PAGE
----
Book Review: Leonard and Hungry Paul // Rónán Hession

Kindness is rarely looked upon with fondness when it comes to art. It is a view due for an assessment that kind is often deemed synonymous with boring. Rónán Hession’s debut novel Leonard and Hungry Paul is an extraordinary gentle wonder. Hession is perhaps better known as the Irish blues musician Mumblin’ Deaf Ro, based in Dublin. His main characters sit in warm kitchens, in warm light, and play board games in lieu of drama. Terrible external fears slide easily from their shoulders as they put the quiet pieces of puzzles and the world to rights. His plot pads forward through life’s events like soft footsteps on a carpeted floor.

Nothing is particularly high stakes. We are met with the lead up to a family wedding, the burial of a mother and a tentative first love in the third decade of life, but it is the in-between where Hession’s writing shines. Leonard and Hungry Paul, two similarly shy best friends, with an interest in pastimes, meet up weekly and in their witty conversation invite the reader to sit with them in their cosy nook. Leonard is a nervous children’s encyclopaedia ghost-writer, who, having recently lost his mother, is alone for the first time in his thirty years of life. Hungry Paul, on the other hand, is a part-time mail man, motivated only by his considerate helping of those around him. He lives with his retired parents, has recently taken up judo and moves through life at a measured pace. 

The novel is the sunny meander of little and ordinary lives and the plot volleys easily between the two men. Leonard’s grief of his mother’s passing does not consume him in any sinister way beyond conditional human loneliness. Hungry Paul feels poked and prodded by outside forces who attempt to impede on his acceptance of the innate orderliness of things. It is by the sheer want to remain in each other’s company that the pair remain friends, their schedules to the outside world seemingly never overlapping.

There is a loveliness in reading about a fond platonic friendship where terms of affection like “old pal” are used like punctuation. In their parallel tracked lives, both men encounter qualms and quiet revelations. Hungry Paul volunteers with his mother at the hospital and forms a connection with an elderly woman without even exchanging a word. Whilst this old Mrs Hawthorne barks at anyone else who enters the ward, she is still with Hungry Paul, who visits her bedside weekly to hold her hand. It is an odd but poignant detail.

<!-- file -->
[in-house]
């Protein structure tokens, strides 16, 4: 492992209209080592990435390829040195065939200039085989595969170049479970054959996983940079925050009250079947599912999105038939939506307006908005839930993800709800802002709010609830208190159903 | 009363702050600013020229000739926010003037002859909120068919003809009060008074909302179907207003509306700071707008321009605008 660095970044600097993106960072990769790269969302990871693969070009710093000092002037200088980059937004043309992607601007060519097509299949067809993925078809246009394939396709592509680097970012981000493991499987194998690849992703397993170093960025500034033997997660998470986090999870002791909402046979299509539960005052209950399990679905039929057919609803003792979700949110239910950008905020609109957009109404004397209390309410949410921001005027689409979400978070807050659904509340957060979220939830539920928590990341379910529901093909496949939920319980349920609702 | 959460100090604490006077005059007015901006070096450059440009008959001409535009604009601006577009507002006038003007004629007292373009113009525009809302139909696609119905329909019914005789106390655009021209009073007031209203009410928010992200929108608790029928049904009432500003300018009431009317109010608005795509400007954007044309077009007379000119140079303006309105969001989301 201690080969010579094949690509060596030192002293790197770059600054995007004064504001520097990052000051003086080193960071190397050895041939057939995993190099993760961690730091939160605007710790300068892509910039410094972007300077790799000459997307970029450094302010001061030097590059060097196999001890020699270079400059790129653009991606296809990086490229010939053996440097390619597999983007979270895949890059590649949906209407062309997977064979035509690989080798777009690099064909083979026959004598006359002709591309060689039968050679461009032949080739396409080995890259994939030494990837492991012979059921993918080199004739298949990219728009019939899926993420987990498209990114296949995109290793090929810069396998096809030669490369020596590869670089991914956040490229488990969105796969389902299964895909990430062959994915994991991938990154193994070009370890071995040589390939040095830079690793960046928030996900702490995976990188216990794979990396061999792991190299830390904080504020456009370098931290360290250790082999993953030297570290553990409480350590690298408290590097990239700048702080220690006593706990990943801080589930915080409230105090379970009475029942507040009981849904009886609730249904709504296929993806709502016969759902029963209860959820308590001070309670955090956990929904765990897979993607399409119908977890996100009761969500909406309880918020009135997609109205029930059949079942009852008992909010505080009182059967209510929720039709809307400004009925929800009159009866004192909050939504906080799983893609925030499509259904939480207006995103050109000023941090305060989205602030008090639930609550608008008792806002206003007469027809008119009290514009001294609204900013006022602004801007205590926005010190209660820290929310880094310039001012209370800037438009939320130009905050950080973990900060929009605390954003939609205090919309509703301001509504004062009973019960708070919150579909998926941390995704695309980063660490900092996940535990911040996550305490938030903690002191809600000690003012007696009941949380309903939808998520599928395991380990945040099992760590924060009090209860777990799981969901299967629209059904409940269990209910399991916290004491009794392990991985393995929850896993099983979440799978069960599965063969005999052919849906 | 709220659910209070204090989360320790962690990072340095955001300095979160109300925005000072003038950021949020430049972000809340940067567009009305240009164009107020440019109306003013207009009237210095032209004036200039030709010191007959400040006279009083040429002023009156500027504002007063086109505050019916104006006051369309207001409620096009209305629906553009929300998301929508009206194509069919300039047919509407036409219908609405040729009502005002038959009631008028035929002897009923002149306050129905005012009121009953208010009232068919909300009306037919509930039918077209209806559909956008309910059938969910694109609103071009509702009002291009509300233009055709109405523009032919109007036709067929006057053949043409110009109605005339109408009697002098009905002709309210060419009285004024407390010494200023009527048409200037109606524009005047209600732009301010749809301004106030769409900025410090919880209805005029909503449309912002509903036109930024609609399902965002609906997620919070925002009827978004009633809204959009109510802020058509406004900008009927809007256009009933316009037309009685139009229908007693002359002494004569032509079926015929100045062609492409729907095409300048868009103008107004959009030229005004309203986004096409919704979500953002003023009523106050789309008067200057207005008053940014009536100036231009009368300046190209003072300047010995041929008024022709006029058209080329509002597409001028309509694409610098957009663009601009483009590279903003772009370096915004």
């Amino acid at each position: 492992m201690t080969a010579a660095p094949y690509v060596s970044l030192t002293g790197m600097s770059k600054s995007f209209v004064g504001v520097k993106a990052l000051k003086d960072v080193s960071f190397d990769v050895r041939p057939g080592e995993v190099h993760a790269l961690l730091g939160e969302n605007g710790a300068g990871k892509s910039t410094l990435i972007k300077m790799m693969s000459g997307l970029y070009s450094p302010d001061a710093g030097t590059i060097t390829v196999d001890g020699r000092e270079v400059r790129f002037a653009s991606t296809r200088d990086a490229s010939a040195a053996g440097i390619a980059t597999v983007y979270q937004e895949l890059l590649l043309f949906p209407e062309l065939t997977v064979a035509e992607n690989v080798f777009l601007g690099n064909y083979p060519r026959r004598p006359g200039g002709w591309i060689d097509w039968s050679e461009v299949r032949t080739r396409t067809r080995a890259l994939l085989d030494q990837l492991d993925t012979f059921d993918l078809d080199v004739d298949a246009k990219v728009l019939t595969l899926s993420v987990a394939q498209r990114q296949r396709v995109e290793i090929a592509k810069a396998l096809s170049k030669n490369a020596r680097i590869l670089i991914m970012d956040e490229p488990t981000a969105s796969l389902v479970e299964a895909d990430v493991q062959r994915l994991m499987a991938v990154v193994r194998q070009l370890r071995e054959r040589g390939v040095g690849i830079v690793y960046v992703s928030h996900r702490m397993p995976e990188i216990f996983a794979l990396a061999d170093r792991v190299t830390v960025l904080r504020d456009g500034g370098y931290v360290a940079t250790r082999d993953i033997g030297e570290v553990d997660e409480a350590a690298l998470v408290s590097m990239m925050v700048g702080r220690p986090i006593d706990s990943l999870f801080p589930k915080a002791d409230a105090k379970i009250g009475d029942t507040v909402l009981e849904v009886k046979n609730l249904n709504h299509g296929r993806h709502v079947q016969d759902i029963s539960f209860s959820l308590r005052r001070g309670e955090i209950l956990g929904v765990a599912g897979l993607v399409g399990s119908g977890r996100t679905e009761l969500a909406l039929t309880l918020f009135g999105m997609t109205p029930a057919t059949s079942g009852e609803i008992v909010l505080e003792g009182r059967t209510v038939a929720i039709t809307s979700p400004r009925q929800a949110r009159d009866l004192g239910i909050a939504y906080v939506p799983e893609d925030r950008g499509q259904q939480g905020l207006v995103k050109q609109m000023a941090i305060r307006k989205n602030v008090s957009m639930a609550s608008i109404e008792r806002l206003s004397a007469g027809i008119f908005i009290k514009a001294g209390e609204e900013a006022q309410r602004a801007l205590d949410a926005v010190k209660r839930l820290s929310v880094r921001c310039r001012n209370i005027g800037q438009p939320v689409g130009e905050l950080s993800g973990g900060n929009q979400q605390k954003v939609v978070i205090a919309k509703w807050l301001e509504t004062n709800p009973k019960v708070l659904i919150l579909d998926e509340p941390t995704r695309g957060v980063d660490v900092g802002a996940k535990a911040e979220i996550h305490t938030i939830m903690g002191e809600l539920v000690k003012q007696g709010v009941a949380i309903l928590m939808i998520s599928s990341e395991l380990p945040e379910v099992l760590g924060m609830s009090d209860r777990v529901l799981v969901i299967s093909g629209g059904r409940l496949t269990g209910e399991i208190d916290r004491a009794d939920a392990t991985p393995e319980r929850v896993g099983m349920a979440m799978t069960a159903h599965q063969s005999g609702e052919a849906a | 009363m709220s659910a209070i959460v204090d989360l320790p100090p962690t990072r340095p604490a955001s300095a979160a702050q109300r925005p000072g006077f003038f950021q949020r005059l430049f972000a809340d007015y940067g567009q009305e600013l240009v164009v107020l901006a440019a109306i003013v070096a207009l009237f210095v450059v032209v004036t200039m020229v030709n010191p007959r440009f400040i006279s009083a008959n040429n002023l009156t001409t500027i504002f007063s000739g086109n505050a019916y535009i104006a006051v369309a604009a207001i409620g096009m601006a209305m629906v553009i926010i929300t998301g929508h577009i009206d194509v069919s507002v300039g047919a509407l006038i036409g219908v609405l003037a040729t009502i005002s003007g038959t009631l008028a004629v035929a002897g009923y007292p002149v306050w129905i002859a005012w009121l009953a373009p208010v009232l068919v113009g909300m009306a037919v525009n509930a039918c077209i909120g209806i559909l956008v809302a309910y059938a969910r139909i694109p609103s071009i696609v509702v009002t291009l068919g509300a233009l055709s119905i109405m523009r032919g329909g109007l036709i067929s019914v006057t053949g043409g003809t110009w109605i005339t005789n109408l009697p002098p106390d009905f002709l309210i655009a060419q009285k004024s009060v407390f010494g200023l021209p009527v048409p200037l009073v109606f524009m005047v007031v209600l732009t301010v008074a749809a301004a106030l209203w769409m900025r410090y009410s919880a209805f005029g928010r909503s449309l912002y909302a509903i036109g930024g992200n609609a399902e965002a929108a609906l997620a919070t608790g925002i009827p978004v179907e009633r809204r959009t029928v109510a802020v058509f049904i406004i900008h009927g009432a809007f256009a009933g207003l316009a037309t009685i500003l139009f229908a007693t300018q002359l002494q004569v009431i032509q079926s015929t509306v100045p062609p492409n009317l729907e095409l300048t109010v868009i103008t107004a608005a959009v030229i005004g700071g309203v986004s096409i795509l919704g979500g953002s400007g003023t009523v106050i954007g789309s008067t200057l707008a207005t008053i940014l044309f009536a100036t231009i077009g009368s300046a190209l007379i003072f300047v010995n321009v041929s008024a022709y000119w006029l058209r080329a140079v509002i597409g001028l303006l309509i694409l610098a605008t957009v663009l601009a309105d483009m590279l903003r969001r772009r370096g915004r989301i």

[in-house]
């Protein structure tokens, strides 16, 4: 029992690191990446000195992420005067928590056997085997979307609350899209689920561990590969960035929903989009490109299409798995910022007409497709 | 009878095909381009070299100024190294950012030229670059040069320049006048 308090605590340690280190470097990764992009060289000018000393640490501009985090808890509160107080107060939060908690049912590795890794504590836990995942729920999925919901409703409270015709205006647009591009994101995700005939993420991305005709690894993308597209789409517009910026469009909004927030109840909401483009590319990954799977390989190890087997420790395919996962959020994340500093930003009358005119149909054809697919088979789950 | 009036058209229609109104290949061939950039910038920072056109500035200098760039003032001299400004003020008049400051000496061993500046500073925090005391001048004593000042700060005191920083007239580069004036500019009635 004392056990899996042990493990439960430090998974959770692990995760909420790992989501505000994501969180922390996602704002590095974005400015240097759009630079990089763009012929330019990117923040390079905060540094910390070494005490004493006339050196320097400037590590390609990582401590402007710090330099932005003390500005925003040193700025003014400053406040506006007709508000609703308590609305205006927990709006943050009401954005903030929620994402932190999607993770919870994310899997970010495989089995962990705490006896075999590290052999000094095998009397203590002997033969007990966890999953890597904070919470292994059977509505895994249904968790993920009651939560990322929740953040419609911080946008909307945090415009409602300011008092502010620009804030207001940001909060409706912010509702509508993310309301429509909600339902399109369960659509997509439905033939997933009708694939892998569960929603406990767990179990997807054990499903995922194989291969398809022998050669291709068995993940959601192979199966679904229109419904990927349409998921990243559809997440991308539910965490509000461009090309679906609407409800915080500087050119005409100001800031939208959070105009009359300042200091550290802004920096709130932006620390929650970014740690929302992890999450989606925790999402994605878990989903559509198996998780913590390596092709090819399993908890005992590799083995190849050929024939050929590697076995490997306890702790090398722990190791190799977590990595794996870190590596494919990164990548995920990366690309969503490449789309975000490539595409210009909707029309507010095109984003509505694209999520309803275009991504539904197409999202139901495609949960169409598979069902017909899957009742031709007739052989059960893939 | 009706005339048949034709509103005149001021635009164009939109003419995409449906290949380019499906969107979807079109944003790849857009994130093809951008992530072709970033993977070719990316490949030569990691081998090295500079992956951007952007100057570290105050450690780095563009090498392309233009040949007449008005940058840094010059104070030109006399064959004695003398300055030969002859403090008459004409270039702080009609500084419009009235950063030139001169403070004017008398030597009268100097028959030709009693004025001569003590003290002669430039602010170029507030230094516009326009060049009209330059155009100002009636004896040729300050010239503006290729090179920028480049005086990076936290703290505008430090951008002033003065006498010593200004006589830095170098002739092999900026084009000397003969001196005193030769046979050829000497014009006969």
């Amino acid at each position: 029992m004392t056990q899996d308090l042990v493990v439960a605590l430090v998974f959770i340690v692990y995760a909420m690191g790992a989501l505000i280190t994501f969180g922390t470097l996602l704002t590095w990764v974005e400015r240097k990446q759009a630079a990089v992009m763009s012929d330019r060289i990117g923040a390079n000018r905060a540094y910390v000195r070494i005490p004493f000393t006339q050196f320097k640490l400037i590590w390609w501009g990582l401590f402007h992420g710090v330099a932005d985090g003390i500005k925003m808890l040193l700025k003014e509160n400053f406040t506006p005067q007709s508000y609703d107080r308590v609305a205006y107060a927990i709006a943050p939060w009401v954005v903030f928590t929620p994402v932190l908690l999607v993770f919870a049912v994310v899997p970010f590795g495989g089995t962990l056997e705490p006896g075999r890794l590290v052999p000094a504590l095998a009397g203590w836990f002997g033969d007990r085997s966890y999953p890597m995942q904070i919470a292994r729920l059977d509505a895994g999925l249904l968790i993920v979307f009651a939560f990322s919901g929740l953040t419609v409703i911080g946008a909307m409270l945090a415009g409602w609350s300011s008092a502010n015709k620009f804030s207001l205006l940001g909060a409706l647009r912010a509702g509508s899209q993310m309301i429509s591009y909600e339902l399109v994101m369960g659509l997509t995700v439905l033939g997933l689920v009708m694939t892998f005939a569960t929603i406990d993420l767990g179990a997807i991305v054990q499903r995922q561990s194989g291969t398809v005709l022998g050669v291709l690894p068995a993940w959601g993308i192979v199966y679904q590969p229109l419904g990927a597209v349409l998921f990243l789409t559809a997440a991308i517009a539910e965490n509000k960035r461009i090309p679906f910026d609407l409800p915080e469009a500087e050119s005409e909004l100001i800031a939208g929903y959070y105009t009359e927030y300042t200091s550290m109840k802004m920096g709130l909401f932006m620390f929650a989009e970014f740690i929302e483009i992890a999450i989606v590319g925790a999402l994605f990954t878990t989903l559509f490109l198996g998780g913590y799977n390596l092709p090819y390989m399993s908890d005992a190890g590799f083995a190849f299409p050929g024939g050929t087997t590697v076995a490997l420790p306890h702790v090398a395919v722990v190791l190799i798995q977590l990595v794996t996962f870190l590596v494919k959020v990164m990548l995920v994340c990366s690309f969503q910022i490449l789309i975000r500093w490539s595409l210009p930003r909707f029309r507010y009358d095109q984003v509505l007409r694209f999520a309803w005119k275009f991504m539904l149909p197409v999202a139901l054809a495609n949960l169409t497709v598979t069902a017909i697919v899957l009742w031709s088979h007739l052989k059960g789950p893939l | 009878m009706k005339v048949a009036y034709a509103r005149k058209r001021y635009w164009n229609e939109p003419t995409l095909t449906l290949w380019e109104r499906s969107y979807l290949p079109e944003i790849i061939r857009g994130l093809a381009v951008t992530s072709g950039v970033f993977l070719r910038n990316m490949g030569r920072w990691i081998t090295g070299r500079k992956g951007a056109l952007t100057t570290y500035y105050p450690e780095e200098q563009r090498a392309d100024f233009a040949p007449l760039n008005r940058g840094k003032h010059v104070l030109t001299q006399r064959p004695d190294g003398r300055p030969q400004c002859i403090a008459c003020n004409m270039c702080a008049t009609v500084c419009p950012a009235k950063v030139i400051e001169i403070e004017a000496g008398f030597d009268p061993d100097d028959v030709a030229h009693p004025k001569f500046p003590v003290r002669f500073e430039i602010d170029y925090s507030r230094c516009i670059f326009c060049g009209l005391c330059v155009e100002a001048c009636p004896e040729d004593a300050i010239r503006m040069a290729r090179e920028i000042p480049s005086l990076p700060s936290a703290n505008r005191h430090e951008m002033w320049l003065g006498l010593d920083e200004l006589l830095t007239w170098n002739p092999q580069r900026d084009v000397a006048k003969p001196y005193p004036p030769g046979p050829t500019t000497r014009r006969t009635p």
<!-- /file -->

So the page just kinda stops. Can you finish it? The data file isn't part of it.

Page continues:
The story is intergenerational in its telling. Leonard’s loss of his mother leaves a gap, whilst Hungry Paul’s parents – Helen and Peter – are given fleshed out characteristics; they flirt and have inside jokes, their retirement neither dulling their traits nor their companionship. Grace, Hungry Paul’s older sister, is introduced as an outside force. She is the fierce eldest child and feels immense responsibility and anxieties, that have not been burdened upon her by anyone but herself. The brief but telling history of Grace’s life; school friends, old boyfriends, her moody mid-twenties, is used to add colour to the entire family dynamic. Grace, successful in her work, worries about time, her aging parents and her brother’s apparent lack of ambition. It is her worldly busyness which gushes in to propel forward the plot and to cast gentle light on how precious the miniature pocket of Hungry Paul’s home life is.

In the climax of the novel, Hungry Paul confronts his sister’s fluster. He lays out a mindful, accepting philosophy of life in the face of her projected protests. Their father, Peter, also does this to a lesser degree for Grace when she is having overwrought stress about how to be in love correctly. It is a disarming wisdom that hits unexpectedly hard, but not cruelly within the light-hearted prose.

The novel is an example of how kindness need not be stagnant. It is humorous and clever, charmingly nerdy and earnestly sincere. The woes of the two main characters are their own awkwardness and anecdotal downfalls. They both suffer from a lack of proficiency in reading social cues; Leonard nearly spoils his budding relationship with his own inexperience, Hungry Paul fails in his junior level judo lessons. But in the midst of these silly moments there are real, plaintive revelations. In a particularly poignant moment, Leonard independently learns how peace is not quite happiness, but an acceptance of things as they are. With as many doubts and trip-ups as in our day to day lives, Leonard and Hungry Paul is not necessarily an optimistic novel as it rarely looks expectantly to the future. It is, however, a very hopeful one and one which should be cherished.

Leonard and Hungry Paul was first published in February 2019

Words by H. R. Gibs

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